The Serbs evacuated women, children and elderly before the males were killed without being distinguished as civilians or POWs, making Srebrenica a massacre, something the Serbs admit.
By deeming Srebrenica a genocide, however, the court at the Hague has expanded the term’s legal definition, so that now, not only do 7,000 bodies qualify (regardless of how many belong to armed fighters), not only does there not have to be genocidal intent, but it doesn’t even have to involve eliminating the child-bearing sex or the offspring of the ethnic group in question. As a BBC.com report concluded, “the definition may now be applied to conflict in a small community, where local atrocities can be labeled as genocide.”
The 2002 Dutch report, meanwhile, goes on to state that no evidence “suggests the involvement of the Serbian authorities in Belgrade,” with principal responsibility attributed to fugitive Bosnian Serb general Ratko Mladic.
Which brings us back to the Milosevic trial. Like a Moliere farce, within months of 19 Muslim hijackers (some of whom fought in Bosnia) attacking the United States, the trial of Slobodan Milosevic began at the Hague in the Netherlands, today a country where artists and members of parliament are hunted down for practicing freedom of speech (e.g. Theo van Gogh, Geert Wilders, Ayaan Hirsi Ali) — by the co-religionists of those on whose behalf Milosevic is being prosecuted.
If one wonders why, 364 days out of 365, our media organs send us no word from this “Nuremberg II” — incidentally a laughing stock among legal experts (deputy prosecutor Geoffrey Nice had to reprimand reporters for knocking the prosecution’s performance and flimsy evidence) — the following trial developments, easily gleaned from a casual perusal of wire copy or European press, may help explain:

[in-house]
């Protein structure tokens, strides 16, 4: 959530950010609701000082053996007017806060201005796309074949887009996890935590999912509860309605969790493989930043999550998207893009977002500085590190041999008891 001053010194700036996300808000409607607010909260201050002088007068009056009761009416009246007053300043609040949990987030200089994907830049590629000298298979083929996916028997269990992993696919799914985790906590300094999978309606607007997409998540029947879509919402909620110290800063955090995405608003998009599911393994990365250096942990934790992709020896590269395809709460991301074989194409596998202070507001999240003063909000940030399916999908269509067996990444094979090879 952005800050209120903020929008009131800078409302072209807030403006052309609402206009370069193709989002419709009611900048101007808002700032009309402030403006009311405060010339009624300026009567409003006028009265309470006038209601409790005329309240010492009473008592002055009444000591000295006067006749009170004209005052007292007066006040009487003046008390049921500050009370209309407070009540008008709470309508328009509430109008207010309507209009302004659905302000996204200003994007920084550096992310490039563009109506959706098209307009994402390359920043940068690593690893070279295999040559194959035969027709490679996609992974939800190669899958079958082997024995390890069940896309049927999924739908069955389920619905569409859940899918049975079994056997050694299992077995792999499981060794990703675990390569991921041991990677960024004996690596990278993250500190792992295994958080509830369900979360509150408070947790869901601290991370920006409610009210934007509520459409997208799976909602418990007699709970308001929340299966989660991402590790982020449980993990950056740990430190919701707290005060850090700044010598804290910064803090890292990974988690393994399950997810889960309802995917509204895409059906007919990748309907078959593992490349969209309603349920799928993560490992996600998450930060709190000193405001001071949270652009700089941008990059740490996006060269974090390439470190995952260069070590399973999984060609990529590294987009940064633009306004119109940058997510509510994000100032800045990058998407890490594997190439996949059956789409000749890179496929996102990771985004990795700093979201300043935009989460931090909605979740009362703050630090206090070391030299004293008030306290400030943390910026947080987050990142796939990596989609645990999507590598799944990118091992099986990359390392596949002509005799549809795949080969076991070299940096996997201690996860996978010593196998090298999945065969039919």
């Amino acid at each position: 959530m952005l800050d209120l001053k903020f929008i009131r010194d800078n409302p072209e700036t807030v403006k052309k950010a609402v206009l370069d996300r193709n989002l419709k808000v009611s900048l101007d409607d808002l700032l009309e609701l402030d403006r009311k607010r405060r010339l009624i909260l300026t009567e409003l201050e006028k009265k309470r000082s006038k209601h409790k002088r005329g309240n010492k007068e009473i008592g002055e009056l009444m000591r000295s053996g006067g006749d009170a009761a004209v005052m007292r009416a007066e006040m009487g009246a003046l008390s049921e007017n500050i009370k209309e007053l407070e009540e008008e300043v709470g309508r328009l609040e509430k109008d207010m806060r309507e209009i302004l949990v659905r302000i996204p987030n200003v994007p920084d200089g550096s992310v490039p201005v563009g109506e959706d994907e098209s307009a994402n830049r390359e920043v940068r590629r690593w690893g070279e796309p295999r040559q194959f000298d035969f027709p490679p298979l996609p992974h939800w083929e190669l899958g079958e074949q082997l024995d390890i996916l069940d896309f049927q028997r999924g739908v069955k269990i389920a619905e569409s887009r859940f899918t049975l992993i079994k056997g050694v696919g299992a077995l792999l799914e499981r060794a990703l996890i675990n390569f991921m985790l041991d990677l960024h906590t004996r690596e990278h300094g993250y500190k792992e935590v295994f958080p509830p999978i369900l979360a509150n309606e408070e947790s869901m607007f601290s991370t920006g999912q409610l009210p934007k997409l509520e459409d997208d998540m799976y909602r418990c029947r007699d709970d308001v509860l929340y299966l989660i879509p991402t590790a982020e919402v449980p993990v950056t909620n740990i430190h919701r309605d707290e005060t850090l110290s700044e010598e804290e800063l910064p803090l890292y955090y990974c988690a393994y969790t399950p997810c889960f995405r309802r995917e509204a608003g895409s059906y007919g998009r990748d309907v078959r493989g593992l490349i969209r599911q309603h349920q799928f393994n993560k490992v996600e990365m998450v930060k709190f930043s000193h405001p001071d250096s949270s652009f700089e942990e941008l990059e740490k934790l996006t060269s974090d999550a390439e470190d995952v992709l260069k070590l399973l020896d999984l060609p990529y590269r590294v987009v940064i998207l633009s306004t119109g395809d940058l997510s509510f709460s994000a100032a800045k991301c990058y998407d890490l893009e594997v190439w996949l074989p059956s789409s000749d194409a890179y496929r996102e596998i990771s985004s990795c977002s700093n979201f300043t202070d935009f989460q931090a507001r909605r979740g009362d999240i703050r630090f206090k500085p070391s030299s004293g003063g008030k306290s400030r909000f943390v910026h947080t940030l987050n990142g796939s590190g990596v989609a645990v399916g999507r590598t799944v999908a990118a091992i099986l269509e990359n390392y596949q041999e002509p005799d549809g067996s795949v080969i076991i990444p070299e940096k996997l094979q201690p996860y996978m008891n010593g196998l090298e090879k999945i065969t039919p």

The first week of the trial in particular was marked by one embarrassment after another for the prosecution, starting with the testimony of Ratomir Tanic, who was supposedly present when the genocide order was given but who under cross-examination couldn’t even say where in the presidential palace Milosevic’s office was located — and eventually turned out to have been paid by British intelligence to testify. Then there was a witness named Halit Barani, whom Milosevic asked if he knew that KLA commanders were to assassinate all Albanians loyal to Serbia. Barani revealed that he was sympathetic to the KLA, had met with numerous commanders, then indicted the ent! ire Albanian population of Kosovo: “The KLA was born from within the people, to protect parents, brothers and sisters.”